The head of Australia's New South Wales government Dominic Perrottet has been forced to apologize following the revelation that he wore a Nazi uniform to his 21st birthday party some 20 years ago.
The birthday party in question took place in 2003 and only came to light this week when, after days of rumor and speculation, Perrottet admitted to having worn a Nazi uniform to the costume party.
Speaking at a press conference on Thursday, the Australian politician said that he was "deeply ashamed" of what he did, and added that he was "truly sorry for the hurt and the pain that it will cause people" across the state of New South Wales, particularly "the Jewish community, Holocaust Survivors and veterans and their families."
An estimated 50,000 Jews live in the New South Wales area, according to a 2016 census.
Continuing his televised apology, the premier said: "I was naive, I didn't understand the significance of that decision, the hurt and the pain of what that uniform represents, particularly to the millions of Jewish people who died in the Holocaust."
Who is the New South Wales leader?
Perrottet is a member of the center-right Liberal Party of Australia and is up for reelection in March, although ABC News Australia reported that, according to a government source, his leadership "is now untenable" and he is not expected to be reelected come March.
According to reports in Australian media, Perrottet made the decision to call the press conference after speaking with an outgoing member of his party, who warned him that the photo was circulating online and that people may attempt to use it against him in the run-up to the March elections.
“I’m not the person I am today that I was at 21. Who I am today is formed by the good things I’ve done in my life, not the mistakes I’ve made.”NSW Premier Dominic Perrottet
However, the premier stated that he is unaware of any such photo existing, and denied calling the press conference in order to preempt any political attacks aimed at him.
Addressing questions on the matter during the conference, Perrottet stressed that he hadn't called the conference in order to minimize the damage to his career that the event could cause, instead saying that "this is about a mistake that I made and I did it," The Guardian reported.
"I am not interested in other commentary around it. I am truly sorry for the mistake that I made," he added.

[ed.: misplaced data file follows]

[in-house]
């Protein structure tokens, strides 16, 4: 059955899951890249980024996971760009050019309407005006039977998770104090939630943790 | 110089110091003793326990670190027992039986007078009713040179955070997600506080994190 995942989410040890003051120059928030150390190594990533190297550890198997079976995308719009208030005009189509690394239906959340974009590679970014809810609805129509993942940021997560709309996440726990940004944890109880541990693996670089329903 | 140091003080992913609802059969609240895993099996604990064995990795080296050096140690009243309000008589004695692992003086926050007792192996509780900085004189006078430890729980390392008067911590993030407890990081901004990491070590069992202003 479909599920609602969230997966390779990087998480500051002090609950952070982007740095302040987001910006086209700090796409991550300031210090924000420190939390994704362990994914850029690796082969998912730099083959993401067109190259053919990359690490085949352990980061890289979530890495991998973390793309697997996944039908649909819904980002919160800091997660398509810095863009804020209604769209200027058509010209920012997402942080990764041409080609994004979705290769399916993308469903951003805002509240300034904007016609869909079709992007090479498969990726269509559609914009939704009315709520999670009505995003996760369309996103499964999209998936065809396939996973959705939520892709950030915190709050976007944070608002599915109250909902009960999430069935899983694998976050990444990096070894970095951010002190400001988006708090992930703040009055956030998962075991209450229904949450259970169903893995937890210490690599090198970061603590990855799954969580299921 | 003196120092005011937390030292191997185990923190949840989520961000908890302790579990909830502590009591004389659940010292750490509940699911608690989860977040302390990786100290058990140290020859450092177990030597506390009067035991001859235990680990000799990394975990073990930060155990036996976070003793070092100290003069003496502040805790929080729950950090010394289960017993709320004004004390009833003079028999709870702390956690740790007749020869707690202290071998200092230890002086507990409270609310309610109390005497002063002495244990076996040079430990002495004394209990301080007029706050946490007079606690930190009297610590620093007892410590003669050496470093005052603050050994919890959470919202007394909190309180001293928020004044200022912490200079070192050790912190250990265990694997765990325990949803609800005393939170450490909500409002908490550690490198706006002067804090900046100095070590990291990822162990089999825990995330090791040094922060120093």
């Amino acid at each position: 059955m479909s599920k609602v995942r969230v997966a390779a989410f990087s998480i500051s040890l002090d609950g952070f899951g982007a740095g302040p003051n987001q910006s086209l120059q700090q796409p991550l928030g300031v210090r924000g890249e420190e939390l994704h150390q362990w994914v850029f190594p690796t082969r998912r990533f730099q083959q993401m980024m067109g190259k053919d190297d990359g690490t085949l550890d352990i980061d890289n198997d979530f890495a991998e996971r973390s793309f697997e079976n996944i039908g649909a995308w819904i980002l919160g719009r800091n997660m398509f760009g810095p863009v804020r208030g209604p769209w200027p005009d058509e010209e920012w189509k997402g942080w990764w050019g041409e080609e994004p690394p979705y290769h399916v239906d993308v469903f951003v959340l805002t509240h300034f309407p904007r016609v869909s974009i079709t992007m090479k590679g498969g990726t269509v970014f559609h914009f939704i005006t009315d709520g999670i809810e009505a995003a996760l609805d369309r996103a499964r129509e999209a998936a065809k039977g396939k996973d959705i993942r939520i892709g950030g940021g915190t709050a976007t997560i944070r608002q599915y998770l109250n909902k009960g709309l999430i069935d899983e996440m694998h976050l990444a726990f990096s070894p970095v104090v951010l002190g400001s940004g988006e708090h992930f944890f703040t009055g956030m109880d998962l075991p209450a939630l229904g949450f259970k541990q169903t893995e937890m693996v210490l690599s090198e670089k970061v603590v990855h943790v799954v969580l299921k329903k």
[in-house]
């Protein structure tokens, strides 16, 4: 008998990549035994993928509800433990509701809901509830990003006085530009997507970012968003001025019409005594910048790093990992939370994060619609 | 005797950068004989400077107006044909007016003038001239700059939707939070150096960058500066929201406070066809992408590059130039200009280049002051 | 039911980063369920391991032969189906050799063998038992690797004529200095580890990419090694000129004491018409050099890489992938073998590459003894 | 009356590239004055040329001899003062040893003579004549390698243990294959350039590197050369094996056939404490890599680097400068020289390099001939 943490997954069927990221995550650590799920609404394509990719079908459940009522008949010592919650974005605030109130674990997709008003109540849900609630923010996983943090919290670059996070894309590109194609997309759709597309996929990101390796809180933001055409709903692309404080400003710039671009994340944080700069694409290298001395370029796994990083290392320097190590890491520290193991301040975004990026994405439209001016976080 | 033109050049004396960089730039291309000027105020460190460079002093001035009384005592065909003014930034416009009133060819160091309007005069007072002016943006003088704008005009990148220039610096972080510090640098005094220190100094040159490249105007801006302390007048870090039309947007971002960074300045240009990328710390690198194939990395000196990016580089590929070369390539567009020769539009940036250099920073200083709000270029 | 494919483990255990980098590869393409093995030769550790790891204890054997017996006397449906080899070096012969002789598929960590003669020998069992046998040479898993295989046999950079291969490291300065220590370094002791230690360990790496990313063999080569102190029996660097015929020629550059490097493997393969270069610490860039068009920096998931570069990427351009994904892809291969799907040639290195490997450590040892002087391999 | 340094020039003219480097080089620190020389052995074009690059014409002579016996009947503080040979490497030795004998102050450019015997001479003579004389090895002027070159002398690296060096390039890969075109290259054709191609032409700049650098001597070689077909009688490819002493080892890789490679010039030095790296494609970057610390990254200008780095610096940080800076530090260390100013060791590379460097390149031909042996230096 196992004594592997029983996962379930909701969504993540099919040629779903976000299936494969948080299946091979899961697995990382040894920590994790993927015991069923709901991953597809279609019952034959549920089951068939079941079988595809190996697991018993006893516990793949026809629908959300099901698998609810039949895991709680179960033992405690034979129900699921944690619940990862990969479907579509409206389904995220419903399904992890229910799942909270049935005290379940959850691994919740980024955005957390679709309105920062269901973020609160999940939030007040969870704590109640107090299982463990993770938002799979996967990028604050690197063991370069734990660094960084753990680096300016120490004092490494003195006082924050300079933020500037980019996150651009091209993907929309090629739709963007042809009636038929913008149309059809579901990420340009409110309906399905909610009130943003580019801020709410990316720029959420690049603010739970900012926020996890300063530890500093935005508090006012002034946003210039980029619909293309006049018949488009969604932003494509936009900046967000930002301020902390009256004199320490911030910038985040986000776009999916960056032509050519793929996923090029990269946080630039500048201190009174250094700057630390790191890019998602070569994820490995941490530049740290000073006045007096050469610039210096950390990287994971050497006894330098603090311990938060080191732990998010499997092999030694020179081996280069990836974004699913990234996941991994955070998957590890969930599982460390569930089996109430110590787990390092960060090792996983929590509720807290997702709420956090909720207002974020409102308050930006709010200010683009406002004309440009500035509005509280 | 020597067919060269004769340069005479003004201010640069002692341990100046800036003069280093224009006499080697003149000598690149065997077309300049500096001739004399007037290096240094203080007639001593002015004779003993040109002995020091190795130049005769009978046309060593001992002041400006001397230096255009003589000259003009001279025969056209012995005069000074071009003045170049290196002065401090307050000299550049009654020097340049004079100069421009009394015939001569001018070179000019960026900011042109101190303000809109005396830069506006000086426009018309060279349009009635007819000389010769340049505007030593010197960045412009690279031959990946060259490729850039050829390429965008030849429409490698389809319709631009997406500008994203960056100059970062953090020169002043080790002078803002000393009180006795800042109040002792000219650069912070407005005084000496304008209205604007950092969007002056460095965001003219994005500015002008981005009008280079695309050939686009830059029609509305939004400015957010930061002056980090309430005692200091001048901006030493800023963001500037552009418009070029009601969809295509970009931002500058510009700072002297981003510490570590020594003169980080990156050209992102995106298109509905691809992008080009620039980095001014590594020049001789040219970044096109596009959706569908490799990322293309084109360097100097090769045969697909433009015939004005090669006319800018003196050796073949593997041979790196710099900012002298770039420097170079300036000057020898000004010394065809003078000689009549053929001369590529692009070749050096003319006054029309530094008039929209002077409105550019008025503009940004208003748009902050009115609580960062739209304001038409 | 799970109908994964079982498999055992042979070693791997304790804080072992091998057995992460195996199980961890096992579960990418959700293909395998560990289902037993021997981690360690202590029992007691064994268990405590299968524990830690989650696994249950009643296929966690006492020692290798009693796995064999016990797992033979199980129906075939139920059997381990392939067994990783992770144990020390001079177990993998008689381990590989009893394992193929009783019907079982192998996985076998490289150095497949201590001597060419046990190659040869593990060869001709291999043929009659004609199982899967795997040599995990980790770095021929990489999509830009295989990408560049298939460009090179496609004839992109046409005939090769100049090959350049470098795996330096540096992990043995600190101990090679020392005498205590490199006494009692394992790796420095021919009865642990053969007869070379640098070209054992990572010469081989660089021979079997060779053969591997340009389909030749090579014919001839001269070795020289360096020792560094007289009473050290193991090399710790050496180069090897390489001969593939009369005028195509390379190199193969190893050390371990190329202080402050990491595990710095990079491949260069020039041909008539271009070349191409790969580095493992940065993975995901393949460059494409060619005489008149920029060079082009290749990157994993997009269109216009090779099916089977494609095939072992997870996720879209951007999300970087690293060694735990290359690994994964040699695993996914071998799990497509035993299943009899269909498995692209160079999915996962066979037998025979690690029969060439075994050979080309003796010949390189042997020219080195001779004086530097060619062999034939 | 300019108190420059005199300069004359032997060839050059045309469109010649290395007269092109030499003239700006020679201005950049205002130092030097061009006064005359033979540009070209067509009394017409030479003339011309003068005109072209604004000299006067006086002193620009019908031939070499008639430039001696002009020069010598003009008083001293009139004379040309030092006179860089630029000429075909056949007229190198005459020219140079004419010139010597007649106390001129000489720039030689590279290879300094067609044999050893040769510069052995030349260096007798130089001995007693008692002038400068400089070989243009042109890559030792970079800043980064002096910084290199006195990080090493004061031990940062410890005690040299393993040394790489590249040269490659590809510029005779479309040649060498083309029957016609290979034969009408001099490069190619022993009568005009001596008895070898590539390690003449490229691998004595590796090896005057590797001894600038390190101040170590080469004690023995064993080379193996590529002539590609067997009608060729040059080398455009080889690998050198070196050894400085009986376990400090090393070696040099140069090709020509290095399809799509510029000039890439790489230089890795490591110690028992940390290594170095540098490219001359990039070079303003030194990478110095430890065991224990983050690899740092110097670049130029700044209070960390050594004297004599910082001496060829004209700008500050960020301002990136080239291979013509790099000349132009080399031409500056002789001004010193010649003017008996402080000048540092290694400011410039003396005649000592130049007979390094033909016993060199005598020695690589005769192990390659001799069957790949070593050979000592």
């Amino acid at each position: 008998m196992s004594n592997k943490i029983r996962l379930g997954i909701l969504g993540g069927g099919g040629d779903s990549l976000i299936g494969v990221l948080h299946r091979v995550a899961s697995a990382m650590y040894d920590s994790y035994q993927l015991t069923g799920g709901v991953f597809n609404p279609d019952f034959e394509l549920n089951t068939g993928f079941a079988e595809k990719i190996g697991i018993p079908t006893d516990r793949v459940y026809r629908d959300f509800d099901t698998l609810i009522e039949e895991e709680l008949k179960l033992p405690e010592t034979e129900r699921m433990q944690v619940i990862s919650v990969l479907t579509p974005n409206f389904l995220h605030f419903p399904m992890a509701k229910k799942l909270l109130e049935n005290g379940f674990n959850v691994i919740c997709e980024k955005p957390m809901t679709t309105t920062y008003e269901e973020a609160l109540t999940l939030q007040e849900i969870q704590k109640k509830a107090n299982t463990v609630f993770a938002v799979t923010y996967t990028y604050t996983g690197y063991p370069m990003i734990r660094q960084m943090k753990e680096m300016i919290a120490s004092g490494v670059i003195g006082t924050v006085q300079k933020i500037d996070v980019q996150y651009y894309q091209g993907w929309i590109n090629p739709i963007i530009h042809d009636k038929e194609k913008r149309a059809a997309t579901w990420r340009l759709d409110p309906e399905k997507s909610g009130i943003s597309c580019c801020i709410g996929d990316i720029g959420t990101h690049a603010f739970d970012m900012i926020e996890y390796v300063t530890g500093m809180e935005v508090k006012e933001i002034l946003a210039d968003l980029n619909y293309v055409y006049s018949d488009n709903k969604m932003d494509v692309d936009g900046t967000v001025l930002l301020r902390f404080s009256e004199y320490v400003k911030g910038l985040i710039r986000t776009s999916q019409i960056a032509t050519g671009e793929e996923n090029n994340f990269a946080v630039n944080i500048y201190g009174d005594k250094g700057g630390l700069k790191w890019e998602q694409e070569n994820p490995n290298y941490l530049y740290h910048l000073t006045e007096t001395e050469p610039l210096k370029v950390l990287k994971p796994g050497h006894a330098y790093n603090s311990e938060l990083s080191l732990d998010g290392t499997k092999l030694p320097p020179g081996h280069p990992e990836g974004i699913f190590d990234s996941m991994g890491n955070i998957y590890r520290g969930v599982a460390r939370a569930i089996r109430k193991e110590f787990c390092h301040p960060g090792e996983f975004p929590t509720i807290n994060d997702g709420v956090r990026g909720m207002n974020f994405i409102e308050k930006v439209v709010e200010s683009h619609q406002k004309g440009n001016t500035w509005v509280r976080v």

Asked why he had not revealed his past decision to wear a Nazi uniform prior to this week, Perrottet said that he had considered it several times in the past and that the party had caused him "much anxiety" throughout his life.
“I’m not the person I am today that I was at 21,” he said in his apology. “Who I am today is formed by the good things I’ve done in my life, not the mistakes I’ve made.”
Response from the Jewish community
Following the press conference, the politician met with Jewish community leaders and members, including members from the Jewish Board of Deputies and leaders at the Jewish Museum.
Speaking to ABC News, a Jewish Museum official said that following the premier's revelation, she had received a call from a distressed Holocaust survivor living in the Sydney area.
"[He] was mostly concerned about how future generations would take this... and conveying that it is not a past issue, it's a present and future issue," manager of student learning and research at the museum Breann Fallon told the media outlet.
"There is a sense of worry about what kind of world we are creating," she said.
Fallon added that she doesn't believe the inappropriateness of wearing the costume was dulled by time, telling ABC News that "it's not something that we can just say, 'okay that happened 20 years ago'... this is something that we're going to have to carry forward ... and I do have concern whether people will look at this and think 'oh is that okay?'"
At the conclusion of Perottet's meeting at the museum, he declined to speak to the press beyond reiterating his "deepest apologies and regret" over his actions.
The premier told news outlets that the audience had been a "powerful reminder of the horrors of the Holocaust and the impact that's had on the Jewish community."
"We had a very good discussion," he added.